ORLANDO, Fla. – Tiger Woods didn’t always pour in putts on Bay Hill’s 18th green.
But those previous misses paid off when he was trying to hold off Phil Mickelson in the final round of the 2001 Arnold Palmer Invitational presented by Mastercard. They were the top two players in the world and tied atop the leaderboard. Mickelson already had signed his scorecard, while Woods was facing a finishing hole that was playing a half-stroke over par.
Just five players had birdied the 18th hole all day. After hitting a 5-iron onto the green, Woods faced a curling 15-footer for his second win at Mr. Palmer’s place. He figured the putt would break a foot to the right. He’d missed it low before, though, so he added a couple inches to his read.
“I hit the putt just the way I wanted to and it took its time breaking,” Woods said. “But once it started snapping, it went sideways and caught the hole.”
Now it feels like it’s impossible for players to miss on Bay Hill’s final green. Left-to-right putts are supposed to be anathema for right-handers, but it has become an annual tradition for the champion at Bay Hill to cap off his win by curling in one last birdie putt on the 72nd hole. Woods has done it three times, as have the past two winners.
Since ShotLink started measuring shots in 2003, the winners of the Arnold Palmer Invitational have holed 168 feet of putts on the 72nd hole. That’s more than any other event. This despite a traditional Sunday hole location that’s tucked behind water and cut on a steep slope.
Richie Hunt, a statistical consultant for several TOUR players, says that players make about 5% fewer putts from 15-20 feet to that hole location than the TOUR average. Woods’ influence cannot be understated, though. He’s made a hard putt look easy, and everyone, including TOUR players, has seen the highlights on repeat.
“Every player has seen Tiger make all those putts on that green, so they know it can be done,” said NBC analyst Gary Koch, who won at Bay Hill in 1984.
Tiger Woods' final-round 66 at 2008 Arnold Palmer Invitational
Woods spiked his hat after sinking a 24-footer in 2008. It was almost dark when he made one from 16 feet the following year. Both birdie putts were necessary for one-stroke victories.
Five years ago, Matt Every sank a 17-foot birdie putt on 18 to win his second straight Arnold Palmer Invitational. He beat Henrik Stenson by one.
Rory McIlroy and Francesco Molinari won by larger margins, but their final putts completed dramatic Sunday charges.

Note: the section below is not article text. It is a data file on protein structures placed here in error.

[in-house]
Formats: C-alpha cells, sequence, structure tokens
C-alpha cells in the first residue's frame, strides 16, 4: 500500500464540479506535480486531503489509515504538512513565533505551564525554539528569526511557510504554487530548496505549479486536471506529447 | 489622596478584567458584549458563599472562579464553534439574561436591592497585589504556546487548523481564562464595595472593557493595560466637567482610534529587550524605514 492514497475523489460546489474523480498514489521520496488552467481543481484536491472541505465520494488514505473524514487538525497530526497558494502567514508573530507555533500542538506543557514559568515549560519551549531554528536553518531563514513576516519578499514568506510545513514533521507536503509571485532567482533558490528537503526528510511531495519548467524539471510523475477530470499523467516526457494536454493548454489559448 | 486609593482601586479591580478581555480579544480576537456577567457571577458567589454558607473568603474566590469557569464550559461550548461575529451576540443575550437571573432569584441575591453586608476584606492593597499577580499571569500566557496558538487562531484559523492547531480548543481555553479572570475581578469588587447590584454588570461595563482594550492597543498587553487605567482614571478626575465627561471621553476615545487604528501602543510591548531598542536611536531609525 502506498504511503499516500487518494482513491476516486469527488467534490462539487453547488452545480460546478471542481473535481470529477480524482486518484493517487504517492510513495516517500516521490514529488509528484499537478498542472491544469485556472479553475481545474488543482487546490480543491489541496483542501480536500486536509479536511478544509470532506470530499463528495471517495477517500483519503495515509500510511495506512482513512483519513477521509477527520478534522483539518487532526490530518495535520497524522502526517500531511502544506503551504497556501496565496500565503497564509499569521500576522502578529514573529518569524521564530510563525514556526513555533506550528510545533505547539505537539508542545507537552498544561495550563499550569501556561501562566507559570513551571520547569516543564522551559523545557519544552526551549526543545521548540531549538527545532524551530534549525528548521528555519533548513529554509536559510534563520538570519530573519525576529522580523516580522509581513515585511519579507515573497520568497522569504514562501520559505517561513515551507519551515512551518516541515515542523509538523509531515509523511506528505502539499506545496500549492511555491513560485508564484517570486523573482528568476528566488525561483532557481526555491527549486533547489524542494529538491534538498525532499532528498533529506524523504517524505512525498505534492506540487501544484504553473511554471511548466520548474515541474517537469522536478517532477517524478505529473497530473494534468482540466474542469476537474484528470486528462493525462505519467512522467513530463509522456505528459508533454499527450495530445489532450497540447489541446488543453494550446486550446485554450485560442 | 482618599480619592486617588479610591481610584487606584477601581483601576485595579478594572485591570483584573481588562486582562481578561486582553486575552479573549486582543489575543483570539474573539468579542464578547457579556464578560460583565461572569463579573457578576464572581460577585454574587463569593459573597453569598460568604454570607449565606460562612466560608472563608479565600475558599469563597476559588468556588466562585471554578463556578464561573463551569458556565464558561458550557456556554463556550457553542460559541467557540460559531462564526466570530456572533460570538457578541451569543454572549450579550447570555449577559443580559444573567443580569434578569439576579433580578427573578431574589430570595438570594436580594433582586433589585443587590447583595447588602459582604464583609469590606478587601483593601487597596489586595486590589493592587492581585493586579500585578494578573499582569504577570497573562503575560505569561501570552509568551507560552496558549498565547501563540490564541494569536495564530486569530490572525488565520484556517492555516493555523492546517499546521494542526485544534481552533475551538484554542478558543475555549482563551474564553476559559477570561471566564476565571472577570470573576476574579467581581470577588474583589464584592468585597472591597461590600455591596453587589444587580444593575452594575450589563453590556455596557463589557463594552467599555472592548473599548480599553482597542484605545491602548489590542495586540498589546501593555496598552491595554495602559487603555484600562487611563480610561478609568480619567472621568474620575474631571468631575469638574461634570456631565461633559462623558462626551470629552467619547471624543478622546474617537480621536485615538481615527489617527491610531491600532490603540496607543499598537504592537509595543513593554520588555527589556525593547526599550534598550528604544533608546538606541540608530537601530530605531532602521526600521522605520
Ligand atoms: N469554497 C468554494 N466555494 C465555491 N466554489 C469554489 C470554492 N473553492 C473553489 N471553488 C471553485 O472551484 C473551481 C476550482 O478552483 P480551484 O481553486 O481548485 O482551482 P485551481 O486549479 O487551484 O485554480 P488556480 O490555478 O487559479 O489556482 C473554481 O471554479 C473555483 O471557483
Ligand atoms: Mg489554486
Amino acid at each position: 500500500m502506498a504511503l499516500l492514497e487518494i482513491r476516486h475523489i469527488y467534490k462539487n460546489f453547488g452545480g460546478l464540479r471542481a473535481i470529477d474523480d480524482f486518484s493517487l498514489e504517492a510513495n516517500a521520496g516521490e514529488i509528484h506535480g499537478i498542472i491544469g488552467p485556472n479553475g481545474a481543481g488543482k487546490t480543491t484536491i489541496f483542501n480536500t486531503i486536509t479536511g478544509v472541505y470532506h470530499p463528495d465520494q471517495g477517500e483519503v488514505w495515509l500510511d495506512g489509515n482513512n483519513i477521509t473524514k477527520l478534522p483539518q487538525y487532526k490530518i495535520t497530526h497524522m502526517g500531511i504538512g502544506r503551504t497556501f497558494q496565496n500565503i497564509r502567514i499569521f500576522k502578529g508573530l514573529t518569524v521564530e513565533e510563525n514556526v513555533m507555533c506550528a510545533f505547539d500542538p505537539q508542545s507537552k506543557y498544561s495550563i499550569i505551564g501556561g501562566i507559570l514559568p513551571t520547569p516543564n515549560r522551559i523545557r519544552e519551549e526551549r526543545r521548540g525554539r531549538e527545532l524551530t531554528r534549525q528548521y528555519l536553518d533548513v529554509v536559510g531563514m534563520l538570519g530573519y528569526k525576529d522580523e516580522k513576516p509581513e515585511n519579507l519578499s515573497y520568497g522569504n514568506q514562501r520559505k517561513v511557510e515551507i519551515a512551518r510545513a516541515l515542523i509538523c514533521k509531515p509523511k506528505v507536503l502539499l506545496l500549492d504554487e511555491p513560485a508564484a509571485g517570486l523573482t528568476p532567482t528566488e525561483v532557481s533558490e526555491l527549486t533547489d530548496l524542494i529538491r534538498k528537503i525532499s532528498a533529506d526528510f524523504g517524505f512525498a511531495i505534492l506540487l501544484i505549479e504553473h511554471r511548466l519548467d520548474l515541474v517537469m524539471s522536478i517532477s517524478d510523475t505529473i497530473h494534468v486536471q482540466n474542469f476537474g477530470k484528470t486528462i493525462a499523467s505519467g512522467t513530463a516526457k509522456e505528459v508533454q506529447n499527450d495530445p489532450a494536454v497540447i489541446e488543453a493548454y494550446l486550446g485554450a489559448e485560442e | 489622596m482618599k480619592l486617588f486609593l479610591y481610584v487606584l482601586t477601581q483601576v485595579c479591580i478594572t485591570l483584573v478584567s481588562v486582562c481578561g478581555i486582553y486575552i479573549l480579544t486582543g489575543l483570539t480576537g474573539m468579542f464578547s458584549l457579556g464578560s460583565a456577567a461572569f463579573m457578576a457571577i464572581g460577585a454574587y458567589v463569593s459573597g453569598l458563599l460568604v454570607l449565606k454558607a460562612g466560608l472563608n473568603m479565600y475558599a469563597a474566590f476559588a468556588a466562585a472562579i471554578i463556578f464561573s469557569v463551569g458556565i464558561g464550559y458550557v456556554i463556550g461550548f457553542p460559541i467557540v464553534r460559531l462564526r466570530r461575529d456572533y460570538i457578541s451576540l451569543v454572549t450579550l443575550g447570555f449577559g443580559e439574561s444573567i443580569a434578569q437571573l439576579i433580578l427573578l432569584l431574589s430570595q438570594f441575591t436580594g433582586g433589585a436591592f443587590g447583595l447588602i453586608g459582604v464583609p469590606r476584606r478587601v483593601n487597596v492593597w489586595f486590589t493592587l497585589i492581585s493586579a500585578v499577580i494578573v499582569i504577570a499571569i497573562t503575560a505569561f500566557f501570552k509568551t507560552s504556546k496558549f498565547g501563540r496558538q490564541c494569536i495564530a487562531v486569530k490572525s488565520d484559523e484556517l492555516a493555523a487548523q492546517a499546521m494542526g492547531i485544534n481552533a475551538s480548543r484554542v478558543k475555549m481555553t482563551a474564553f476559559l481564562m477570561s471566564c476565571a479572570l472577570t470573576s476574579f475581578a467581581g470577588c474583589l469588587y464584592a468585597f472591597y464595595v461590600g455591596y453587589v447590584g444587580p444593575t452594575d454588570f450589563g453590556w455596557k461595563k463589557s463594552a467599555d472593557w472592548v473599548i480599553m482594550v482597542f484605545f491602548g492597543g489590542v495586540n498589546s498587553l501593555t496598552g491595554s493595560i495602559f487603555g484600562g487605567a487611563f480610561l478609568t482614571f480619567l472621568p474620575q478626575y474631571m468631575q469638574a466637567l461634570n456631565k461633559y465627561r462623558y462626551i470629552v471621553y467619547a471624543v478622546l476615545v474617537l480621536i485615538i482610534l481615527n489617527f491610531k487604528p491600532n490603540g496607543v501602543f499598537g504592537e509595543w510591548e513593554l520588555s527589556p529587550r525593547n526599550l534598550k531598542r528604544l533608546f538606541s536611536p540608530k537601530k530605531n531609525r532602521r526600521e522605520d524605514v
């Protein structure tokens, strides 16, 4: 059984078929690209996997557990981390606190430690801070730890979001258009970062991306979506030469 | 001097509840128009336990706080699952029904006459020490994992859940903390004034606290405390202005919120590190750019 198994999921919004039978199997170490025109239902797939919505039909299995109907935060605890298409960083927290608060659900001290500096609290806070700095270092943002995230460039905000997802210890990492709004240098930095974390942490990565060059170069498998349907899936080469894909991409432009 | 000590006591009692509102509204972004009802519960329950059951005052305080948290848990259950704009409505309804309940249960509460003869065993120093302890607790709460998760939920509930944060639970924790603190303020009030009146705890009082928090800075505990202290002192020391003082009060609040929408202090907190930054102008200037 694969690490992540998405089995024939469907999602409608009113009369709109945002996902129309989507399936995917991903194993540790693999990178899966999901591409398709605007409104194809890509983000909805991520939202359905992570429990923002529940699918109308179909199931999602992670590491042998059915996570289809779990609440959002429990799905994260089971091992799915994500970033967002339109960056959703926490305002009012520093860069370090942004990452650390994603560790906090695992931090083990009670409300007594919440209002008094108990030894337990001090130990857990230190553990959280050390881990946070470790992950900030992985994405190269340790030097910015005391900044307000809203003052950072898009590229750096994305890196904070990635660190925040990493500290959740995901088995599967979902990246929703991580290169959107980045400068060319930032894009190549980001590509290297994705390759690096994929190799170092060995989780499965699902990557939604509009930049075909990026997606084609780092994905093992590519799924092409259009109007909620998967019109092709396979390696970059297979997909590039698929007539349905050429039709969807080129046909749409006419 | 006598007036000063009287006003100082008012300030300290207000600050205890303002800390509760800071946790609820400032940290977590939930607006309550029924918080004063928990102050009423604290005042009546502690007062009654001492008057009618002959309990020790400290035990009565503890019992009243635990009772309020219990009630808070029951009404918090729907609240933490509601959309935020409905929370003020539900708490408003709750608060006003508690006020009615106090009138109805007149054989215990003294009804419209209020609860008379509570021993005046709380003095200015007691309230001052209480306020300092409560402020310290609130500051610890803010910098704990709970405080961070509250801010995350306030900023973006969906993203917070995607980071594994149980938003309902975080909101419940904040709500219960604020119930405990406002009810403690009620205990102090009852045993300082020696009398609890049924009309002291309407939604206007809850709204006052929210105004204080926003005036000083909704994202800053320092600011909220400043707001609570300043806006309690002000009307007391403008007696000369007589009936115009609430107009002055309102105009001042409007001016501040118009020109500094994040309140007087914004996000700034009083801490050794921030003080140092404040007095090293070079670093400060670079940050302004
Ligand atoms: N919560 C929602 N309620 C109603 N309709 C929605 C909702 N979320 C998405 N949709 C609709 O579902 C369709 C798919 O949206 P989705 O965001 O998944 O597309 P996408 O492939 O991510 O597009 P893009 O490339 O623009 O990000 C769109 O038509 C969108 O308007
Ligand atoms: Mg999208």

Two years ago, McIlroy was trailing by two strokes at the start of the final round. He made birdie on five of the final six holes – including a 25-footer on the final green – to win by three.
McIlroy’s 64 was the low round of the day by three shots.
Molinari shot the same score in last year’s final round to go from five behind to a winner by two shots. He capped it off with a 43-foot putt on the final hole. It’s the fourth-longest putt holed by a winner on the 72nd hole in the ShotLink era (since 2003).
“You know it's definitely not breaking right-to-left from there,” Molinari said.
The tournament’s namesake would be proud of what has transpired in his tournament. He is the one, after all, who said, “You must play boldly to win.” Bay Hill’s final hole requires bravery to birdie.
“It’s a daunting shot. It looks like there’s no green there. From the fairway, all you see is rocks and bunker on that entire right-hand side,” said longtime TOUR caddie Paul Tesori. “Long is a bogey. Short is a double. It’s one of the most intimidating shots on the PGA TOUR, but it’s also given us some of the best drama.”
Shot of the Day
Rory McIlroy drains birdie putt on the 72nd hole for Shot of the Day
Tesori has had a front-row seat for that drama. Sean O’Hair played with Woods in the final round in both 2008 and 2009. Tesori was on his bag.
O’Hair was one of five 54-hole leaders, along with Woods, in 2008. O’Hair was two back when he reached the final hole, though. That eased the sting of Woods’ final blow.
The next year, O’Hair took a five-shot lead into the final round. He and Woods were tied entering 18. Even though O’Hair had blown his large lead, he still had a chance to win. Zach Johnson, the third member of the final threesome, knew how this story was going to end, though.
“We’re standing on the fringe and Zach said, ‘Paulie, I’m sorry but he’s going to make this,’” Tesori recalls. “I said, ‘Absolutely not.’ It was pretty dark. I just didn’t think he was going to do it that time. He’d already made it twice in the past. He’d already used those up.”
Of course, Tesori was wrong.
“All those putts went in with perfect speed,” he said. “I feel like they could have fit in a thimble. They go in exactly where they’re supposed to go in, in that 7:30 area of the hole.”
And now they just keep pouring them in on Bay Hill’s 18th green.